From Latin pudenda (“that whereof one ought to feel shame”), substantive use of the neuter plural gerundive of pudet (“it shames”); in Latin the usage in the plural form (to mean external genitalia), was far more common than the singular form, as is also the case in English.
- (RP) enPR: pyo͝odĕnʹdəm, pyo͞odĕnʹdəm, IPA: /pjʊˈdɛndəm/, /pjuːˈdɛndəm/, X-SAMPA: /pjU"dEnd@m/, /pju:"dEnd@m/
- (RP) enPR: pyo͞odĕnʹdəm, IPA: /pjuˈdɛndəm/, X-SAMPA: /pju"dEnd@m/
pudendum (plural pudenda)
- (usually in the plural) An external genital organ in a human; especially a woman’s vulva.
- (figuratively) A shameful part of something.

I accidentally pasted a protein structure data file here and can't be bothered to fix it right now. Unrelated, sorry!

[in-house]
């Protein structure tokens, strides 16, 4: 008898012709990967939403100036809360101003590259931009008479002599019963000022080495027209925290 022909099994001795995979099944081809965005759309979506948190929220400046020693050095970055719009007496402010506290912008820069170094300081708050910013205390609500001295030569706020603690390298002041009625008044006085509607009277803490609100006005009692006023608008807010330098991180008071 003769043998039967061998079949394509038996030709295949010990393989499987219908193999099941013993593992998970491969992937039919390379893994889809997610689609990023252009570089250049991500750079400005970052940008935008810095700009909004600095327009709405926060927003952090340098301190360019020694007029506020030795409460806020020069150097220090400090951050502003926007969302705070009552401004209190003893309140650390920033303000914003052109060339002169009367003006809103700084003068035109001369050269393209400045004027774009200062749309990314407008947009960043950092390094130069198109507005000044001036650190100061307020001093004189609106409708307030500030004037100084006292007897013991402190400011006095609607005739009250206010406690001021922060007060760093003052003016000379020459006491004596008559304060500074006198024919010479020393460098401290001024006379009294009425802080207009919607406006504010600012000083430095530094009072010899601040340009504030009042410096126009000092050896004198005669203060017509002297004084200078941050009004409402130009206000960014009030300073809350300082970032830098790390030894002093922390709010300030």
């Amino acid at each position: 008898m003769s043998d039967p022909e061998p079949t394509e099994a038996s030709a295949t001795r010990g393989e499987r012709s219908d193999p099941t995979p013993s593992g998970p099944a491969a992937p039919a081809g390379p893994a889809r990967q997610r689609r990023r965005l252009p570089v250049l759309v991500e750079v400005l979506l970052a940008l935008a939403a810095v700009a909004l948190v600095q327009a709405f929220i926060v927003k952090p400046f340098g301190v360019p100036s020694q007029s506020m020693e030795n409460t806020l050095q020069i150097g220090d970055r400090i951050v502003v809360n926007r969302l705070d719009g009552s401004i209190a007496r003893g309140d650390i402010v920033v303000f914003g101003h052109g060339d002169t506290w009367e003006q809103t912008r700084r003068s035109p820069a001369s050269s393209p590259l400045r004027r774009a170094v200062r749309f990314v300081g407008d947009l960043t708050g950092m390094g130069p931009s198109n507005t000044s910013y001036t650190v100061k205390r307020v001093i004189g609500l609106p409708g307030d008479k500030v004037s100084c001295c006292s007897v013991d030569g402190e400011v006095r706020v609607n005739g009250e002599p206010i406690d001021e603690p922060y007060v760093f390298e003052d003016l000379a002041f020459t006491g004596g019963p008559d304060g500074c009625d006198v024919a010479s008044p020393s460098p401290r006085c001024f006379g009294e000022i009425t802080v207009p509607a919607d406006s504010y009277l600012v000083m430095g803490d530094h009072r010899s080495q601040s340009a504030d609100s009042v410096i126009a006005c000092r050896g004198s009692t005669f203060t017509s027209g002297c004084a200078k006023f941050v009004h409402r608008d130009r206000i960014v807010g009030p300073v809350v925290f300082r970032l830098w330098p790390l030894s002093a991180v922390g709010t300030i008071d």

- This term appears far more frequently in the plural — as pudenda — than in the singular, analogously with genitalia, which is rarely encountered in its obscure singular form genitale, and with genitals, a plurale tantum whose supposed singular form genital is an adjective in English.
- “Oxford English Dictionary [2nd Ed.; 1989] ” listed in the
- “Draft revision; Dec. 2008] ” listed in the Oxford English Dictionary [
From pudet (“it shames”).
1 There is no nominative form. The present active infinitive of the parent verb is used in situations that require a nominative form.
2 The present active infinitive of the parent verb may instead be used.
- nominative neuter singular of pudendus
- accusative masculine singular of pudendus
- accusative neuter singular of pudendus
- vocative neuter singular of pudendus